Born between the early 1980s and early 2000s, Millennials are presently between 17 and 37 – i.e. coming of age or in the prime of their lives.
They are one of the biggest segments of the population (there are just less than 20 million Millennials in South Africa) and one of the largest generations in history, as they make up 21% of consumer discretionary purchases (in the US), exceeding a trillion dollars in direct buying power and influencing older generations. According to Goldman Sachs, Millennials “are poised to reshape the economy; their unique experiences will change the ways we buy and sell, forcing companies to examine how they do business for decades to come.”
As such, winning today’s marketing war means winning the hearts and minds of Millennials.
Born into an extremely digitally-driven, socially-networked society, Millennials have received the most marketing attention and yet take less action in response to adverts than preceding generations. However, according to a Nielsen study, they over-indexed on taking action after seeing an OOH ad, with 58% taking action.
Despite – or perhaps because of their extensive exposure to all things digital, traditional media formats are cited as resonating “strongly with Millennials”. More than 60% of respondents to a global survey said that they trusted traditional formats (TV, OOH, newspapers), with 56% trusting OOH. Compare this with the percentage of people who say they trust online video ads and other paid online ads, at 46% and 48% respectively. Mobile ads garnered only 43% of people’s trust.
Based on this and other research around the habits and preferences of Millennials, OOH is one of the best ways to target this important group. Here’s why:
Millennials are the most socially connected…
“They’re tethered to their smartphones and social media 24/7,” says Nielsen’s Millennials – Breaking the Myths report from February 2014. And, according to Crowdtap, 71% of Millennials (in the US) claim that they engage in social media daily, with user-generated content taking up some 5.4 hours of their day, around “30 percent of their total daily media consumption”. This leads us to OOH, because it has proven to have a natural synergy with social media, with an ability to amplify campaigns and score earned media. Good, innovative creative can get OOH noticed, earning a lot of attention across social networks – content which users themselves create and upload.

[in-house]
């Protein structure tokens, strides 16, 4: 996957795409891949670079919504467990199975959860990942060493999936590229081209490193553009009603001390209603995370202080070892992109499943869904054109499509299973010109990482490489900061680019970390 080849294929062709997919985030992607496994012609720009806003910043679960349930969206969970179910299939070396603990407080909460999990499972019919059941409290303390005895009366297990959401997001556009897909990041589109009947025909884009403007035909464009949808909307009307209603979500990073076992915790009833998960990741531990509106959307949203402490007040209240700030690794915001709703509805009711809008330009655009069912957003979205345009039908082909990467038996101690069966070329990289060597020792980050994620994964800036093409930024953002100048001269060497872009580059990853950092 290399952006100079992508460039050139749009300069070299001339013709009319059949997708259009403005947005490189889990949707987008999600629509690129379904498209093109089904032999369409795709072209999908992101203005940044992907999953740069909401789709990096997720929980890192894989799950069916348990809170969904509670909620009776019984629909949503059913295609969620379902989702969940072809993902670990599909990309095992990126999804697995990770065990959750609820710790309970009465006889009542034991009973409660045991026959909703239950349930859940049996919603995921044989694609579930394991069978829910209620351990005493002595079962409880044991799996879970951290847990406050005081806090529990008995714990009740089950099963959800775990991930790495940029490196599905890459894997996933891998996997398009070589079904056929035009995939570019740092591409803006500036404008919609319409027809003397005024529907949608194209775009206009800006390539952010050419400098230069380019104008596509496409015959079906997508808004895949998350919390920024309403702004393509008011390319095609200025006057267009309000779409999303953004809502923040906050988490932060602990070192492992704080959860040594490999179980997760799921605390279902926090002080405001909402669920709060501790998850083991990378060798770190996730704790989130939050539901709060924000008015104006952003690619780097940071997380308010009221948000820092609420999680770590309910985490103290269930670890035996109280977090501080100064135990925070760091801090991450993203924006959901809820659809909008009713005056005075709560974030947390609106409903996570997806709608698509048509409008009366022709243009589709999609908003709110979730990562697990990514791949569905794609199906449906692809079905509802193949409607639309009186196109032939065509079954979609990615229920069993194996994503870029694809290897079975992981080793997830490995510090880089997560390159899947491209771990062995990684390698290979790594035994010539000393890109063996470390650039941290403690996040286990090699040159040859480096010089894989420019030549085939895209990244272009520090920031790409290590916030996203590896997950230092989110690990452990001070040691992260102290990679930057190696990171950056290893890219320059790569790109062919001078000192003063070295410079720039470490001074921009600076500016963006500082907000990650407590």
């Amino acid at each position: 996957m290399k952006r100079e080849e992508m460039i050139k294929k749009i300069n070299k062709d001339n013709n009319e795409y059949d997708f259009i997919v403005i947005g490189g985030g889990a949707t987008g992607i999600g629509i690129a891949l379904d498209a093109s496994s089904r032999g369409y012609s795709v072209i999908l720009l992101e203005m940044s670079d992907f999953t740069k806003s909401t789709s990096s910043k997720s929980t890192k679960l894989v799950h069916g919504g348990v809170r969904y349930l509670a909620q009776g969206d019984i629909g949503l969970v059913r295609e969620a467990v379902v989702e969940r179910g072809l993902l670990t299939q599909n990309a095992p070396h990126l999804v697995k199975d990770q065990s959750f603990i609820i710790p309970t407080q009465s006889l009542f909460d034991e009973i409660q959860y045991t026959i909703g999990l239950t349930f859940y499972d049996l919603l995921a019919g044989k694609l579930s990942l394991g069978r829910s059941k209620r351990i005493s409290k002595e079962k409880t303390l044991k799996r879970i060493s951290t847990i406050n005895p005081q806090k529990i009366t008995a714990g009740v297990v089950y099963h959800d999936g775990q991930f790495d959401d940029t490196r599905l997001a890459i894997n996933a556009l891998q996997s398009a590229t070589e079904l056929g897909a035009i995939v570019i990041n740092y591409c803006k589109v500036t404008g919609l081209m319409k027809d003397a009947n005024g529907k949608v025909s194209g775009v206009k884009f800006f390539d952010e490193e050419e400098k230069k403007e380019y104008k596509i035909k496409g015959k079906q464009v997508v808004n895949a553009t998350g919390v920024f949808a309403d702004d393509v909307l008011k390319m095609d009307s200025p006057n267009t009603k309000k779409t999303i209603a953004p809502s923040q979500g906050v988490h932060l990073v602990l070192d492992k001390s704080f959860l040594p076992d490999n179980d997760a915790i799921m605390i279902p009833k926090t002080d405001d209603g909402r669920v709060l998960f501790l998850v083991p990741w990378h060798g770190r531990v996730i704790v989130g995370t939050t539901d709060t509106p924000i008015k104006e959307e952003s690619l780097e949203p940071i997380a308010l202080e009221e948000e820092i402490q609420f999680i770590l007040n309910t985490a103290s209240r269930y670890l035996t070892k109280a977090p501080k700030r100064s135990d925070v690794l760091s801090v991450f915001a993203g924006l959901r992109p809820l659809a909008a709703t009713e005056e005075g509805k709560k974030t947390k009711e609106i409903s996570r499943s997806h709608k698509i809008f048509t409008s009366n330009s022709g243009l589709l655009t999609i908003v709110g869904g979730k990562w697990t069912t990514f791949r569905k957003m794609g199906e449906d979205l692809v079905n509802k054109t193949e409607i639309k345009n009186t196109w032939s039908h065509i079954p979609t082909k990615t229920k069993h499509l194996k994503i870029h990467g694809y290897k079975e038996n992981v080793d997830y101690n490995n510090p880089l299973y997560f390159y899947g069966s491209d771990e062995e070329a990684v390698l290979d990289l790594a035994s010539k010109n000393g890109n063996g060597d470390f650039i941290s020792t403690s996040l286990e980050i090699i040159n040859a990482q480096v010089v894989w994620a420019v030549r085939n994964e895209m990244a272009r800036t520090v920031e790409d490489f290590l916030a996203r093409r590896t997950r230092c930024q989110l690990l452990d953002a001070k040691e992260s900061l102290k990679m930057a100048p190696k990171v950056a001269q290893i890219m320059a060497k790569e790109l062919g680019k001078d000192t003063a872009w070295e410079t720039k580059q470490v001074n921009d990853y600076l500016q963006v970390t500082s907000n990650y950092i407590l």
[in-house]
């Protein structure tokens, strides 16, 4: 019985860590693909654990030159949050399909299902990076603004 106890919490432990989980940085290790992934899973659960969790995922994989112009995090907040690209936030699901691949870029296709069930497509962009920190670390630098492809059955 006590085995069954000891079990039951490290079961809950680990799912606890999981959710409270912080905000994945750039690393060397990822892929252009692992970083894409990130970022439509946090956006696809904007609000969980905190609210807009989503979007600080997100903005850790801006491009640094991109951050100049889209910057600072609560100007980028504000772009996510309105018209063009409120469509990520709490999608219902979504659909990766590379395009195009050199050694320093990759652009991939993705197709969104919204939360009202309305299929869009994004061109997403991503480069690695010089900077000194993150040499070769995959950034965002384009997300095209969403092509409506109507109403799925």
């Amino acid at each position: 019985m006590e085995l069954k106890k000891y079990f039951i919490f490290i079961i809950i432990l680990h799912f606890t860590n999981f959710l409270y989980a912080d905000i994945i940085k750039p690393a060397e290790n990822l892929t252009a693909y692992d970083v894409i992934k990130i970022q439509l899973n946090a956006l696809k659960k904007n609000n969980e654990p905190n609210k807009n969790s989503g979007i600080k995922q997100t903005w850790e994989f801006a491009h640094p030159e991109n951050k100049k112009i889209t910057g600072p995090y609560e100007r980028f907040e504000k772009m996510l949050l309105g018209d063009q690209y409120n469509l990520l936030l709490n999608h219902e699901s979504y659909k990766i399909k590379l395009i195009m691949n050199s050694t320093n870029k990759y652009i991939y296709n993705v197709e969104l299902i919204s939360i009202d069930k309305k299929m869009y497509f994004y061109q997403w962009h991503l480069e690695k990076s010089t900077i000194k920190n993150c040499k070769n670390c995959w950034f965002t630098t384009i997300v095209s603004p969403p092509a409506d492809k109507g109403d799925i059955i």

…Yet they value their privacy
While Millennials consume great quantities of social media, Nielsen reports that they also “filter and gate-keep intensively”. They’re also – thanks to their digital savvy – more likely than average to use ad-blockers. Out of home reaches people in a public space, when they are looking for information and ready to engage – rather than intruding into their private online worlds. They’re more likely to be positively disposed to it, and if the content is good, to bring it into their social networks. As individually posted content, it’s likely to gain a lot more genuine traction among the poster’s friends and followers than the digital ads that our brains have gotten so good at ignoring.
Millennials are city dwellers
According to the Nielsen report, Millennials “aspire to stay in the cities rather than moving to the suburbs or rural areas”. This means that OOH is ideally positioned to reach them while they’re out and about, which they usually are.
They love a good deal
OOH is a good way to highlight product offerings and deals to people right at the point of sale, thanks to location based technology. (Location-based technology is opening up all kinds of possibilities, including OOH research, which is why out of home company Primedia Outdoor has been building up their expertise in this area). For example, a recent Keds campaign in the UK campaign offered shoppers a 20% discount voucher if they logged on to the Ked’s wi-fi page via a billboard screen at Westfield Eat street. This led to a 28% uplift in sales at the nearby Keds store.
Millennials love personalisation, creativity, self-expression and experiences
Thanks to the advent of digital OOH and other technologies, personalisation, self-expression and incredible experiences can all be generated by OOH, and exhibited on a grand public stage. Some examples include BMW’s ‘Become Electric’ billboards that used neon lighting to highlight features, and directed viewers to an app providing a virtual test drive; Reebok’s OOH installation that allowed passers-by to win a pair of running shoes if they could run past quick enough; and Spotify’s Thanks 2016. It’s been weird campaign, which put unusual facts and figures from its user data onto billboards. (For example: “Dear person who played ‘Sorry’ 42 times on Valentine’s Day – what did you do?”)
You can see the Reebok installation at work here:
But the best example is Coke’s iconic campaign launched in March last year. This integrated DOOH and social media to put the spotlight on their consumers. Viewers could tweet their name with #cokemyname to a vast digital billboard in Times Square, which then displayed both their name and a fun fact about it. DOOH was the only media promoting the campaign, which generated 200 custom messages per day, and around 42 000 social media posts and 350 million social media impressions in total. The digital billboard alone delivered 5.4 million audience impressions over the three weeks of the campaign period, with people from 110 different countries taking part.
OOH offers a great canvas for creativity, and now thanks to technological developments, the scope of this creativity is greater than ever. It works very effectively when paired with social media, and can be a point of contact within a community – all of which makes it ideal for reaching Millennials.
Ruchelle Mouton is marketing intelligence manager for Primedia Outdoor.
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